How to Write a Summary of an Article? What is the significance of a person cutting their hair? Why would Arnold Joseph cut his hair? The writer and director intended to include the 4 elements — fire, earth, air, water.
It is found here: Mother in Heaven The Mother in Heaven doctrinal belief is not generally criticized by knowledgeable critics or former members. Evangelical, or mainstream Christians may take exception to the belief, but it is still a somewhat obscure doctrine that generally escapes scrutiny.
Also, unlike some of the other essays by the Church, this essay doesn't share anything new to the average LDS member. Although rarely formally discussed, the doctrine was not "hidden" from the average member like polyandry or the Book of Mormon translation process.
Not only is this essay short, only six paragraphs long, it is relevant to note the complete lack of historical support for the concept of a Heavenly Mother even being doctrine.
Additionally, the essay completely neglects to mention anything about how there must be multiple Mothers in Heaven because of the statements made by Church leaders that our Heavenly Father has multiple wives. A MormonThink editor responds to the essay below. Scriptural Support The first paragraph indicates that this understanding is rooted in scripture.
However, the scriptures footnoted even the unique LDS scriptures say nothing about a female deity. The first two of those scriptures reference the creation of man, which LDS doctrine teaches was carried out only by males, particularly God the Father and Jesus Christ. See the following references: Let us make man in our image, after our likeness; and it was so.
Heavenly Father chose Jesus Christ to make it. He told Jesus how to make it. He was the first man on Earth. His name was Adam. Adam looked like Jesus and Heavenly Father.
He was the first man on earth. The temple endowment depicts three beings speaking in heaven about the creation of man upon the earth. Elohim says to Jesus and Adam: There is no man to till and take care of it.
We are here to form man in our own likeness and in our own image. Origin of the Doctrine The essay readily admits there is no historical evidence to support that Joseph Smith ever taught a Heavenly Mother doctrine. The essay relies on a third-hand account to give credence that maybe Joseph Smith mentioned it.
In other words, the teaching is based on hearsay. The second paragraph states: While there is no record of a formal revelation to Joseph Smith on this doctrine, some early Latter-day Saint women recalled that he personally taught them about a Mother in Heaven.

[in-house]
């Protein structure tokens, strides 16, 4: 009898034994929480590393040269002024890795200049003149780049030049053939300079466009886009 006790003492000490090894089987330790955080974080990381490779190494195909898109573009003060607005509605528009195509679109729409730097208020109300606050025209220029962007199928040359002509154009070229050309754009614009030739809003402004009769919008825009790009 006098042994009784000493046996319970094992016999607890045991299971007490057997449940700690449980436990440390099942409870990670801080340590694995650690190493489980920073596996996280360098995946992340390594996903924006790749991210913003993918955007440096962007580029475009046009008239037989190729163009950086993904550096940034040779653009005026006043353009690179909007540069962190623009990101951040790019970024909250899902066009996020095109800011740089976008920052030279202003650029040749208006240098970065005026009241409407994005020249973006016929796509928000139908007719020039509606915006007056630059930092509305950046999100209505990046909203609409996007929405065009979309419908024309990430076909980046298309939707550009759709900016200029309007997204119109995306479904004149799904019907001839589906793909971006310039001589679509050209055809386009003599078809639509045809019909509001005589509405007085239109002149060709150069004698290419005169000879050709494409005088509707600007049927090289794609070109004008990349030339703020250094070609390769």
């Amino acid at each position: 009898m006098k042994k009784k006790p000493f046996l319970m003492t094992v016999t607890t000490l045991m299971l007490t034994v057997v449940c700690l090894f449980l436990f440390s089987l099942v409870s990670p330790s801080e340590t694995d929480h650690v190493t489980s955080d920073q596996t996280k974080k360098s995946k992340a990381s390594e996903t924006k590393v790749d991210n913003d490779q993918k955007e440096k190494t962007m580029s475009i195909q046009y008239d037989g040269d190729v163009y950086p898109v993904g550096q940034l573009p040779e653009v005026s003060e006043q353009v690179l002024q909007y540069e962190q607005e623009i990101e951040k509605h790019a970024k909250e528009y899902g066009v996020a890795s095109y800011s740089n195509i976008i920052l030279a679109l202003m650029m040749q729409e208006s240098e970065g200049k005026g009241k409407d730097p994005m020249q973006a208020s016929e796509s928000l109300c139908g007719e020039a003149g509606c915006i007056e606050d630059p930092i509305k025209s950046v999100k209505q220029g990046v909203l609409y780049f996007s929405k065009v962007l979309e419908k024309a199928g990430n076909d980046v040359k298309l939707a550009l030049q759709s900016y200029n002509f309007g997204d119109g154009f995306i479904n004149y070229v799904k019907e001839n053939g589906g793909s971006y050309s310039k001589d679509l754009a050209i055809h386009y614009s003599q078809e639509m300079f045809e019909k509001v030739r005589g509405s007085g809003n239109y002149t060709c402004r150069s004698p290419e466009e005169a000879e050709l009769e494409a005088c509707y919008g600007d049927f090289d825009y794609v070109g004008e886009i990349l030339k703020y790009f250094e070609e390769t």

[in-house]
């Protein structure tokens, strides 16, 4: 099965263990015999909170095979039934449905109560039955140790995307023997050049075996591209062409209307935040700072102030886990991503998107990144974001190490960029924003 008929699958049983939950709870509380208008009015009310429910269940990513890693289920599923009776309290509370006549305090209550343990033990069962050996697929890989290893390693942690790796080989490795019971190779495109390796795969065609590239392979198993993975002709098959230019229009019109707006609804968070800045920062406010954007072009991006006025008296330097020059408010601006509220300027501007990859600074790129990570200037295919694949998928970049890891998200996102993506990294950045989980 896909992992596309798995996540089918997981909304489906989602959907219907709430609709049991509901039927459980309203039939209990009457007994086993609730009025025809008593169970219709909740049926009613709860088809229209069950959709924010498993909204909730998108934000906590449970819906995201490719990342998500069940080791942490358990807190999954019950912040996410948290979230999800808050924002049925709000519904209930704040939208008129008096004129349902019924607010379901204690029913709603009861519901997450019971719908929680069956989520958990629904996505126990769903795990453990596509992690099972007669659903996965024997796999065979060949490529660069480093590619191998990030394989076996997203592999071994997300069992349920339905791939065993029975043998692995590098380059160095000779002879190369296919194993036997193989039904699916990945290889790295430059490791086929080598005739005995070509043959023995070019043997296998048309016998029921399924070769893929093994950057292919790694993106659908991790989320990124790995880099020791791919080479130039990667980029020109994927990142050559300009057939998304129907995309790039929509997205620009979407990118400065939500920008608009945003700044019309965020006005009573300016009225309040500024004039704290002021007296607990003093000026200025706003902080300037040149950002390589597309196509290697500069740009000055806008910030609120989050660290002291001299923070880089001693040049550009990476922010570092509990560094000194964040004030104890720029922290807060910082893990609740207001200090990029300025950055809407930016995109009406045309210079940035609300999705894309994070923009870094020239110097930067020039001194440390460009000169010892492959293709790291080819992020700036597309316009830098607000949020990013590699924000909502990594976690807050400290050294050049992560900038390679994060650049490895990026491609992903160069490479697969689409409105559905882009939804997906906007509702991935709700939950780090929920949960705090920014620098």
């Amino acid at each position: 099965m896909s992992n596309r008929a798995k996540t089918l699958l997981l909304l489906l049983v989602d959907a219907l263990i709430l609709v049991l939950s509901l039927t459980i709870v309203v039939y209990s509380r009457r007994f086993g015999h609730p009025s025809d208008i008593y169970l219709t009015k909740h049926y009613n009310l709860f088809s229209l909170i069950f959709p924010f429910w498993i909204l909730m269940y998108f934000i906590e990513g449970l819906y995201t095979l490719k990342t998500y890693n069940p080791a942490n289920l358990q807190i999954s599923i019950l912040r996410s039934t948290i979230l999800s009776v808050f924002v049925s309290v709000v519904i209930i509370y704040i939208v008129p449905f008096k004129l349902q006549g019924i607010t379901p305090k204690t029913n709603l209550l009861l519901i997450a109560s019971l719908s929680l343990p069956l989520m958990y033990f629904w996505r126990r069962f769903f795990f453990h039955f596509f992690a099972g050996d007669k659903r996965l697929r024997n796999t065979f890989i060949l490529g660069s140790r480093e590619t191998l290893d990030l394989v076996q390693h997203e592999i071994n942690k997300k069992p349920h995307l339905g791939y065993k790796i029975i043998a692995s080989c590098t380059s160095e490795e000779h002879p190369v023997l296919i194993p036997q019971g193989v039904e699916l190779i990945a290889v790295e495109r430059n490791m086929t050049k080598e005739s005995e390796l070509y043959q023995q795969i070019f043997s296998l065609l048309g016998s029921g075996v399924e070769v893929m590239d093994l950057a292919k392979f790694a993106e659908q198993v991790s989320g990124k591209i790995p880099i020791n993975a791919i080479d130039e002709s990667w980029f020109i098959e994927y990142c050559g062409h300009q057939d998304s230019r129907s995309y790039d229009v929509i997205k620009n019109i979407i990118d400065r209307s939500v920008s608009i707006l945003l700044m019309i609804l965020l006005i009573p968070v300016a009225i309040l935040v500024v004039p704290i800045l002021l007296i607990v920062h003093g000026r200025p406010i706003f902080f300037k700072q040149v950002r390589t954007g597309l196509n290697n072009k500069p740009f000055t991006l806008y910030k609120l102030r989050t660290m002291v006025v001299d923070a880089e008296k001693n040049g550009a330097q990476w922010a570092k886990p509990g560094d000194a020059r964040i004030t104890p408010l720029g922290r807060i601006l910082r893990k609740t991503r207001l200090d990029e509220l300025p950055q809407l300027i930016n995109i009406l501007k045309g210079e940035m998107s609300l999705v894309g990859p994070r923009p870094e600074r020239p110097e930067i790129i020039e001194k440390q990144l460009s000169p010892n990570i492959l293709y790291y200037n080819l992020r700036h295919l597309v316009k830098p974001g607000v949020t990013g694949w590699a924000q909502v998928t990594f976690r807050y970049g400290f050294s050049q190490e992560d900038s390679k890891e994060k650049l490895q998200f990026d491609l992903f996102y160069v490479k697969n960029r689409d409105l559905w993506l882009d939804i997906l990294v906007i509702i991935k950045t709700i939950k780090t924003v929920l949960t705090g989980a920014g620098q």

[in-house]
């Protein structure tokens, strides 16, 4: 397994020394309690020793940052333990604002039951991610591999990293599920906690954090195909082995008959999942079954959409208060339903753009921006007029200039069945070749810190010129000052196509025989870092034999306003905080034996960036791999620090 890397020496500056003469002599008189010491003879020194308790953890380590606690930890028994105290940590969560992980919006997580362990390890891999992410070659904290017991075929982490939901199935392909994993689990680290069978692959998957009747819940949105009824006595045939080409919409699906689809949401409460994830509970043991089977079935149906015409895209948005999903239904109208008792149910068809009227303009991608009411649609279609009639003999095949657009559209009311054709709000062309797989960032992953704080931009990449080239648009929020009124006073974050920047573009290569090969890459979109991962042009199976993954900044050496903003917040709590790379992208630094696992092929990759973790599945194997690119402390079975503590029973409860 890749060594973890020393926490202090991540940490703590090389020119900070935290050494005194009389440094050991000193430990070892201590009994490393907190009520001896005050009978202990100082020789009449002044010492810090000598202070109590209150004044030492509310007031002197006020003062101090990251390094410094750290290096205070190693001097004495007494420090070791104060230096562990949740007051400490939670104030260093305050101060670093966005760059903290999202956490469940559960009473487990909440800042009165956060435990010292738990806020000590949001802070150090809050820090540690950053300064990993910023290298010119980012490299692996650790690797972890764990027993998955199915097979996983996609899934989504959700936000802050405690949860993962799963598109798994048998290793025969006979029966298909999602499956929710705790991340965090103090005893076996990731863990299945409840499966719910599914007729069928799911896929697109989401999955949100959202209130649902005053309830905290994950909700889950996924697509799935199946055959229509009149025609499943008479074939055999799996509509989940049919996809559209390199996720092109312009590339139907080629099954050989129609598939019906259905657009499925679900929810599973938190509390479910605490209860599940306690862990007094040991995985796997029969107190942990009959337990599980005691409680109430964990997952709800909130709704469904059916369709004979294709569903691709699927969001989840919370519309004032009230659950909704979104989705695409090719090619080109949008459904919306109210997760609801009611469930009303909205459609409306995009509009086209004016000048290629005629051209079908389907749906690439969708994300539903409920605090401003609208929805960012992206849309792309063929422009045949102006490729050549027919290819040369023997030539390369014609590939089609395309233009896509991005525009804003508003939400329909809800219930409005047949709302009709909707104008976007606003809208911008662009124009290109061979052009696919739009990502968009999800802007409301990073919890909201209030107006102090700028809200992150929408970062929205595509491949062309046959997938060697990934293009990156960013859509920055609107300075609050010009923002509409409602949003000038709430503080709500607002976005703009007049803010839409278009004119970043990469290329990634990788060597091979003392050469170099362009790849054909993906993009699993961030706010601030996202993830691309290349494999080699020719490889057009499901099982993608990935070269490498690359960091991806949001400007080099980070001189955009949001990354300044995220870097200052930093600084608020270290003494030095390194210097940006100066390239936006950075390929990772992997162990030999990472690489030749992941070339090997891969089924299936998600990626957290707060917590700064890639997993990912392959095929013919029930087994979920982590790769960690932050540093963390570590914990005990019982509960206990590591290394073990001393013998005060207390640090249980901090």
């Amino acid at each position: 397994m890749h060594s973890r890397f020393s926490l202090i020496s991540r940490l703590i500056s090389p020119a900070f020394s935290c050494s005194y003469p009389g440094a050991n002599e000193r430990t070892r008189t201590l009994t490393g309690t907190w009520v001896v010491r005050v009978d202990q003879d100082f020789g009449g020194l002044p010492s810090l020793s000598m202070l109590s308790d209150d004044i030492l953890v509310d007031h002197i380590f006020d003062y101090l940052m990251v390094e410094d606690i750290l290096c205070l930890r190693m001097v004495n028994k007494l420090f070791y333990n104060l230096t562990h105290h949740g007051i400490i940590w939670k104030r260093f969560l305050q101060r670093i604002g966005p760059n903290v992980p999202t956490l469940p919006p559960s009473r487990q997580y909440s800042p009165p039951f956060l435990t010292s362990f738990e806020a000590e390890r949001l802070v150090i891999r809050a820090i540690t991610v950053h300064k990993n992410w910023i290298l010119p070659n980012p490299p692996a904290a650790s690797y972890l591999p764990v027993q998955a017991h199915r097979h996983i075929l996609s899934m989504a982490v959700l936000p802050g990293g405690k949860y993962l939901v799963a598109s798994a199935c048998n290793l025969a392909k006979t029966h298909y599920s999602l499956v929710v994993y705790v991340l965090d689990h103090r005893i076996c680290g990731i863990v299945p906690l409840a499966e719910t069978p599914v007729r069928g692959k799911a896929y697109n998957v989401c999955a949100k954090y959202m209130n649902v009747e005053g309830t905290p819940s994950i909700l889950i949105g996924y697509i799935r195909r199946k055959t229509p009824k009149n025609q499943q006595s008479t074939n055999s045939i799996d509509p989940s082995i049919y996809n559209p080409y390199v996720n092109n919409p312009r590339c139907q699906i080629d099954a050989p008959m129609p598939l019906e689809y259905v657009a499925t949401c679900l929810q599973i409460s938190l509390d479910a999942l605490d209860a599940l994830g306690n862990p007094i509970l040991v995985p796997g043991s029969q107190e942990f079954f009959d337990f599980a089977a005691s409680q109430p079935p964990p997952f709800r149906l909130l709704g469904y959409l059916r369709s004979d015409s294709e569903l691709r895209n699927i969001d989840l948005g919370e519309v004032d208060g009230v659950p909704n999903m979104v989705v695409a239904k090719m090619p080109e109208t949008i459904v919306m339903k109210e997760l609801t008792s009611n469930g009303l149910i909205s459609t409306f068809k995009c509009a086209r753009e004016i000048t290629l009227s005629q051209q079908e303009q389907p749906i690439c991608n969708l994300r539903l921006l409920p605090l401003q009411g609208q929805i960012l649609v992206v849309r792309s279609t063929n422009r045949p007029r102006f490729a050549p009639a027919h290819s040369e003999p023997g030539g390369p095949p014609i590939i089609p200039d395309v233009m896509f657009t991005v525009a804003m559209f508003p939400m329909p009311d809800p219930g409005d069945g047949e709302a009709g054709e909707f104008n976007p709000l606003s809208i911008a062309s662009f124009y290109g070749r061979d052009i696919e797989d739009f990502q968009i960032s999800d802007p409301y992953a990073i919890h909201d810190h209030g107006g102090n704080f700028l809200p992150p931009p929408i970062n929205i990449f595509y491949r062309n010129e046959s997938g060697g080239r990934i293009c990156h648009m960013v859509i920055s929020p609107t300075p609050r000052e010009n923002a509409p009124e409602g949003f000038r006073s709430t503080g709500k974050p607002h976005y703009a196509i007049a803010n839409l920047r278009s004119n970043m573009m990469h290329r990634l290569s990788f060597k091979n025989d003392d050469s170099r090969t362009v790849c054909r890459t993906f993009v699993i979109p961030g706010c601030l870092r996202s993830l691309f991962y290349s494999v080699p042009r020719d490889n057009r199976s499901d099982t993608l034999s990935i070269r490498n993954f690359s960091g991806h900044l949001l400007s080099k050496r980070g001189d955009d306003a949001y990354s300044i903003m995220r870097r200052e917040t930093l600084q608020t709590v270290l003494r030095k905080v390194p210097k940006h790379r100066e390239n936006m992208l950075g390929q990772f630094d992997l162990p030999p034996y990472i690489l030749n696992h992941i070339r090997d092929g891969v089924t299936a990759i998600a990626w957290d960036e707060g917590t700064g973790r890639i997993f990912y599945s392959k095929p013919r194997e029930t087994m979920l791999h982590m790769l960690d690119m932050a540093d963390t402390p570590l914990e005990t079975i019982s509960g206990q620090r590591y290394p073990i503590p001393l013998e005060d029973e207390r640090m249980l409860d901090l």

The use of the word "some" seems to stretch things a bit because the footnote references only one woman's one recollection to support this: Zina Diantha Huntington Young recalled that when her mother died inJoseph Smith consoled her by telling her that in heaven she would see her own mother again and become acquainted with her eternal Mother.
The statement that "Zina Diantha Huntington Young recalled," is inaccurate based on the footnote source they give: The way the essay's footnote is worded sounds like it is Zina herself providing the information that she "recalled.
Young to the writer as to many others during her life. Deseret News, ], p. So what we have is an unspecified author mostly attributed to Susa Young, but there were multiple contributors to the book who heard Zina tell her about the incident.
At the time the book was writtenit had been about ten years since Zina herself had diedso the author is relying on her memory of something that Zina told her at least ten years previously.
The event of Joseph Smith supposedly telling Zina was 72 years previous to the publication and had been given second-hand. It sounds like it should at least be taken with a grain of salt.
The earliest published references to the doctrine appeared shortly after Joseph Smith's death inin documents written by his close associates. The footnote references W. Come to me; here's the myst'ry that man hath not seen; Here's our Father in heaven, and Mother, the Queen; Here are worlds that have been, and the worlds yet to be; Here's eternity,—endless; amen:Collin Calloway's article, "American Indians and the American Revolution" is a concise overview.
The Digital History site provides a clear summary of Native American-European relations from the lateth to the lateth centuries. Sneak Preview About the Film Smoke Signals() is a film about Indians,1 but it may not be what you expect, especially since the title suggests that it could be just another standard Western so popular in cinematic history.
The protagonist, Victor Joseph, has many hard aspects of his life, but throughout it all he grows mentally. His personality in the beginning of the movie is mean and despicable, he is filled with wrath, but as the movie goes on his personality grows gradually.
Chief Joseph was born on March 3, , in Wallowa Valley, Oregon Territory. When the United States attempted to force the Nez Perce to move to a reservation in , he reluctantly agreed.
May 13, · Assignment: After reading the novel by Sherman Alexie, Reservation Blues, we were challenged by the teacher to write an essay comparing two characters of the book with eachother. We had to contrast their differences and give supporting information and quotes for it.
I decided to use two of the main characters, Junior and Victor for. The essays are arranged in chronological order, according to the author’s years of service in the farmworker movement.
No essay submitted to the Documentation Project was rejected, and none were edited for content, length, voice or tone.